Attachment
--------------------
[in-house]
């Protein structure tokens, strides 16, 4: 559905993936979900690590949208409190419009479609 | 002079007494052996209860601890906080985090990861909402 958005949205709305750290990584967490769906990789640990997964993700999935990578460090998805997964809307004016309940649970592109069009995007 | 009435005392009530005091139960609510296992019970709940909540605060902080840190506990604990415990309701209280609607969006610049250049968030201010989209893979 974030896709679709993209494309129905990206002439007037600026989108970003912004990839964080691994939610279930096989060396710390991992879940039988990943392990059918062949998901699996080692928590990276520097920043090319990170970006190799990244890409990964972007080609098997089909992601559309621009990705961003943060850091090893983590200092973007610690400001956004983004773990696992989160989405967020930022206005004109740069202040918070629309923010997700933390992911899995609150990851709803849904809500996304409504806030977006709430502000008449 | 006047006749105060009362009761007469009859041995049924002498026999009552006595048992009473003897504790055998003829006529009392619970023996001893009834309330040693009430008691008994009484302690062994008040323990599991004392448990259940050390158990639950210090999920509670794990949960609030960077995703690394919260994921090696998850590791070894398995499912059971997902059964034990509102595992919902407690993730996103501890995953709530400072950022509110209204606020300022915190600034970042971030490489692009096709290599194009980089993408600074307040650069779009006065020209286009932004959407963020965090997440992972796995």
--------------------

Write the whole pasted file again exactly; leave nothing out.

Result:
[in-house]
């Protein structure tokens, strides 16, 4: 559905993936979900690590949208409190419009479609 | 002079007494052996209860601890906080985090990861909402 958005949205709305750290990584967490769906990789640990997964993700999935990578460090998805997964809307004016309940649970592109069009995007 | 009435005392009530005091139960609510296992019970709940909540605060902080840190506990604990415990309701209280609607969006610049250049968030201010989209893979 974030896709679709993209494309129905990206002439007037600026989108970003912004990839964080691994939610279930096989060396710390991992879940039988990943392990059918062949998901699996080692928590990276520097920043090319990170970006190799990244890409990964972007080609098997089909992601559309621009990705961003943060850091090893983590200092973007610690400001956004983004773990696992989160989405967020930022206005004109740069202040918070629309923010997700933390992911899995609150990851709803849904809500996304409504806030977006709430502000008449 | 006047006749105060009362009761007469009859041995049924002498026999009552006595048992009473003897504790055998003829006529009392619970023996001893009834309330040693009430008691008994009484302690062994008040323990599991004392448990259940050390158990639950210090999920509670794990949960609030960077995703690394919260994921090696998850590791070894398995499912059971997902059964034990509102595992919902407690993730996103501890995953709530400072950022509110209204606020300022915190600034970042971030490489692009096709290599194009980089993408600074307040650069779009006065020209286009932004959407963020965090997440992972796995």